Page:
Assessment: The Neurologic
important aspect of the neurologic assessment is the history of the present
illness. The initial interview provides an excellent opportunity to
systematically explore the patient’s current con-dition and related events
while simultaneously observing overall appearance, mental status, posture,
movement and affect. De-pending on the patient’s condition, the nurse may need
to rely on yes-or-no answers to questions, on a review of the medical record,
or input from the family or a combination of these.
disease may be stable or progressive, with both in-termittent symptom-free
periods as well as times with fluctua-tions in symptoms. The health history
therefore includes details about the onset, character, severity, location,
duration, and fre-quency of symptoms and signs; associated complaints;
precipi-tating, aggravating, and relieving factors; progression, remission, and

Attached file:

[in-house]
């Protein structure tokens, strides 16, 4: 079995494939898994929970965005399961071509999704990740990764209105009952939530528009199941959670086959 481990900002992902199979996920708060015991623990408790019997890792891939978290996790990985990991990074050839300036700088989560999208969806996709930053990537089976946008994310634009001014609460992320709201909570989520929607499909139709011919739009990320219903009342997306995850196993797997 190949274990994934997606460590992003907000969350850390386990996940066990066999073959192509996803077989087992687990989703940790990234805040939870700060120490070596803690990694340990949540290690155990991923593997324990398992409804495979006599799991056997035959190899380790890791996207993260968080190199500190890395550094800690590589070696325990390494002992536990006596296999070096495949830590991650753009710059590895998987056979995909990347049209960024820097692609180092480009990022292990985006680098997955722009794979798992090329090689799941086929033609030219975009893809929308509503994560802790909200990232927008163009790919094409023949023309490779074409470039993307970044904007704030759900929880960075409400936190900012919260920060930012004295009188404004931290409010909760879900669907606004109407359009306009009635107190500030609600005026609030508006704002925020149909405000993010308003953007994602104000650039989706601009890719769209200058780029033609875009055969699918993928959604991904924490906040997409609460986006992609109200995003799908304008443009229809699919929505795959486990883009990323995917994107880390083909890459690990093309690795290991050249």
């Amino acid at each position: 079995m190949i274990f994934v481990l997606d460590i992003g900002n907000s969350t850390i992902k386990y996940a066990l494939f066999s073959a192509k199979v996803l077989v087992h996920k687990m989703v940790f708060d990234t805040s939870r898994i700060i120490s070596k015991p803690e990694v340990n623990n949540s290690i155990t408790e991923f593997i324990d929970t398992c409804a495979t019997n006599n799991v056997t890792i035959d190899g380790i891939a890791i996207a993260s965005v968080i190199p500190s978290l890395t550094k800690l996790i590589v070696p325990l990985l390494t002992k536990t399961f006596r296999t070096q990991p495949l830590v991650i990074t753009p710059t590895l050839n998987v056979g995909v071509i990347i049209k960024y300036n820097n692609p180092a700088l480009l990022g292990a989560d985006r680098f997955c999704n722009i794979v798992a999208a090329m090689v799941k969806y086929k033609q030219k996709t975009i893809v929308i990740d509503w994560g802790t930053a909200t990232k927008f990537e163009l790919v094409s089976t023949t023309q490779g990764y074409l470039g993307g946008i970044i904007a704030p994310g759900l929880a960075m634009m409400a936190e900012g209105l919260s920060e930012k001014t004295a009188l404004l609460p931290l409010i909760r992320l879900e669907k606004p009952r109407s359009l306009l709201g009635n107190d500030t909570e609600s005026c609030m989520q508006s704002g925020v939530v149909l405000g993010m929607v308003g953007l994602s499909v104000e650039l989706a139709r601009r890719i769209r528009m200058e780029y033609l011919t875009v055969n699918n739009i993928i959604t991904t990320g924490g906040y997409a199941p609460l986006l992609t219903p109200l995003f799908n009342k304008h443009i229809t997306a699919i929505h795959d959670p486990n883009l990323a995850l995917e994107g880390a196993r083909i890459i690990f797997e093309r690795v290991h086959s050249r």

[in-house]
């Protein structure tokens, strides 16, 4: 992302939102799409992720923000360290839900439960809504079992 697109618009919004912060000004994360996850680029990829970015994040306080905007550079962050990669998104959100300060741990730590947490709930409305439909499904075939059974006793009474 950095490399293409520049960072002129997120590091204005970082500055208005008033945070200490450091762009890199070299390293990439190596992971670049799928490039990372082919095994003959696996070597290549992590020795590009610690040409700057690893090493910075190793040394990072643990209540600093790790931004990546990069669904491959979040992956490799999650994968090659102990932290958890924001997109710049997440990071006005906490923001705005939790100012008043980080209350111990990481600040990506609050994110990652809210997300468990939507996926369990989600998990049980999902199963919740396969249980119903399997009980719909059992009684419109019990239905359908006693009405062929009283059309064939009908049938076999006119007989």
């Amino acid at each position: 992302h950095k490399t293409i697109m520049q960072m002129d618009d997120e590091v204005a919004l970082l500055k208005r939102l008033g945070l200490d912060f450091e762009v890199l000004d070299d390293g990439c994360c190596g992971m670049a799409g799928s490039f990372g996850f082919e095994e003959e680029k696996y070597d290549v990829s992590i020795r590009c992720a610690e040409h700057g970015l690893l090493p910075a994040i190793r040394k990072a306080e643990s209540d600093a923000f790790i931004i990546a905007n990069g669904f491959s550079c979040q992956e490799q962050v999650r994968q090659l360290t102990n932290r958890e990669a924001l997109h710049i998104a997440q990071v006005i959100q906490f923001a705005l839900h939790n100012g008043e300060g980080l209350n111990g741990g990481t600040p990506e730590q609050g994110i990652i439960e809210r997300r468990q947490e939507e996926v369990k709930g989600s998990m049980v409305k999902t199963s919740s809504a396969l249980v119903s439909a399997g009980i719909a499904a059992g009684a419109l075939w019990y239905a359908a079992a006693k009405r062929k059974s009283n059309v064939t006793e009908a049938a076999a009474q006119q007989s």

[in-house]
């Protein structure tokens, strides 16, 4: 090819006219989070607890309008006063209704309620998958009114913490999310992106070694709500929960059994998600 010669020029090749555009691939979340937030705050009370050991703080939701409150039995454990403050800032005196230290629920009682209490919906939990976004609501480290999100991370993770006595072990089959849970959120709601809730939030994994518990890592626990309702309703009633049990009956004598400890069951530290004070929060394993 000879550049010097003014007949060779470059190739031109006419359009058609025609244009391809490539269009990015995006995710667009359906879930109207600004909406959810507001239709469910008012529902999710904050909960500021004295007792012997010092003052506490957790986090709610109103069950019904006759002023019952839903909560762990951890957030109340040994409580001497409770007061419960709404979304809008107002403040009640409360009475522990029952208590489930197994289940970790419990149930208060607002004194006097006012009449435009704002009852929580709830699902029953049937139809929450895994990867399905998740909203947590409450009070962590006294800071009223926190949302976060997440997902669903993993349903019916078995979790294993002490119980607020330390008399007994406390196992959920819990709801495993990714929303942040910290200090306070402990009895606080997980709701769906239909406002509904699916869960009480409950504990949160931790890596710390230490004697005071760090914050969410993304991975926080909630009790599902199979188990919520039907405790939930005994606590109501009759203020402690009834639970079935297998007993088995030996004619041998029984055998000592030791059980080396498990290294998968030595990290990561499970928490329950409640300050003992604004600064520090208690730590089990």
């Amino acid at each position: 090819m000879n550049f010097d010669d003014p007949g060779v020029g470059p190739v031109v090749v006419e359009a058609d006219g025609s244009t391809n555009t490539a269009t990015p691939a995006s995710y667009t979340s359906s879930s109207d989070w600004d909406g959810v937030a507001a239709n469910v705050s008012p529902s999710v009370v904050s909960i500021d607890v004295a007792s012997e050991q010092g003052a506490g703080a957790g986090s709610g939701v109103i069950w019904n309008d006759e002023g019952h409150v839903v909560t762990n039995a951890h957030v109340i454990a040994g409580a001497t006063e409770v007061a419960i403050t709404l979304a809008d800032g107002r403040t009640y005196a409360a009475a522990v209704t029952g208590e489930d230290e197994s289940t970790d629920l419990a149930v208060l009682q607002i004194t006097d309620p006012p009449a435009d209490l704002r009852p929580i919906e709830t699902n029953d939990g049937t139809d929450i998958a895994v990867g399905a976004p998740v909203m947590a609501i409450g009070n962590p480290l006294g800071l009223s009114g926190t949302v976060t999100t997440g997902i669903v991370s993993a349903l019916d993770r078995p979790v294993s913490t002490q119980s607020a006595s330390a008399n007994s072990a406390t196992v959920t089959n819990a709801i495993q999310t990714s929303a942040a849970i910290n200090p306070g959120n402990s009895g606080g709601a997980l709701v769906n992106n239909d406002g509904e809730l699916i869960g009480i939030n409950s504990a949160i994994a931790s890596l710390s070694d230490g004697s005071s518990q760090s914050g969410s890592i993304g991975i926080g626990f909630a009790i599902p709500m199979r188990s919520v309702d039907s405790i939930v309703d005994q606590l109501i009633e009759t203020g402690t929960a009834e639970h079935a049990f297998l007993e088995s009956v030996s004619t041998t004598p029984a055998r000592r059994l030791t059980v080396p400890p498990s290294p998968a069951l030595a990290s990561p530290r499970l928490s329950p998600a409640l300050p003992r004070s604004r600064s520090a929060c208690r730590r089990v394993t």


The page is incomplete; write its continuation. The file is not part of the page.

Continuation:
exacerbation; and the presence or absence of similar symp-toms among family
members. The nurse may also use the inter-view to inquire about any family
history of genetic diseases.
Included in the health history is a review of the
medical history, including a system-by-system evaluation. The nurse should be
aware of any history of trauma or falls that may have involved the head or
spinal cord. Questions regarding the use of alcohol, med-ications, and
recreational drugs are also included. The history-taking portion of the
neurologic examination is critical and, in many cases of neurologic disease,
leads to an accurate diagnosis.